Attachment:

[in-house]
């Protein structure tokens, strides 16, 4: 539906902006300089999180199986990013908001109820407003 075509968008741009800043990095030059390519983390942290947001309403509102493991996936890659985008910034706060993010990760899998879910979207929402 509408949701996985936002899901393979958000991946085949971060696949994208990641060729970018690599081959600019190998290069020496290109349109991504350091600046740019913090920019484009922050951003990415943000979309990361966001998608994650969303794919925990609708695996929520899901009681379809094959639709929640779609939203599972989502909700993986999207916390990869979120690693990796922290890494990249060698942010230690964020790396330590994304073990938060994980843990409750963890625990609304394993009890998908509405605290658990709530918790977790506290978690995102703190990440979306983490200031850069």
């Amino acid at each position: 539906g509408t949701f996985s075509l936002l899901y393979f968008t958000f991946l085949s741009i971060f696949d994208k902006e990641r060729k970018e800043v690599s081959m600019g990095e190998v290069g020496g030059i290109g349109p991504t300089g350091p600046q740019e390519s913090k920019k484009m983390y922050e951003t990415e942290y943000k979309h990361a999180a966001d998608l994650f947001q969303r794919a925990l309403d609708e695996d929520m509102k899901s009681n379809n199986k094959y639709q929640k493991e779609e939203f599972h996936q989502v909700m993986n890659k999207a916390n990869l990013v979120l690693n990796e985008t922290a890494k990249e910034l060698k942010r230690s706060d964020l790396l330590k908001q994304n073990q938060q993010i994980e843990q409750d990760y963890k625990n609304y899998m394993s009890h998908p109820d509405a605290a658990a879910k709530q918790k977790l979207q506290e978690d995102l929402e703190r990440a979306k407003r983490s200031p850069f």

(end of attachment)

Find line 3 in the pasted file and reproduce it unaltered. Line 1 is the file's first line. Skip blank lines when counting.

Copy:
């Amino acid at each position: 539906g509408t949701f996985s075509l936002l899901y393979f968008t958000f991946l085949s741009i971060f696949d994208k902006e990641r060729k970018e800043v690599s081959m600019g990095e190998v290069g020496g030059i290109g349109p991504t300089g350091p600046q740019e390519s913090k920019k484009m983390y922050e951003t990415e942290y943000k979309h990361a999180a966001d998608l994650f947001q969303r794919a925990l309403d609708e695996d929520m509102k899901s009681n379809n199986k094959y639709q929640k493991e779609e939203f599972h996936q989502v909700m993986n890659k999207a916390n990869l990013v979120l690693n990796e985008t922290a890494k990249e910034l060698k942010r230690s706060d964020l790396l330590k908001q994304n073990q938060q993010i994980e843990q409750d990760y963890k625990n609304y899998m394993s009890h998908p109820d509405a605290a658990a879910k709530q918790k977790l979207q506290e978690d995102l929402e703190r990440a979306k407003r983490s200031p850069f």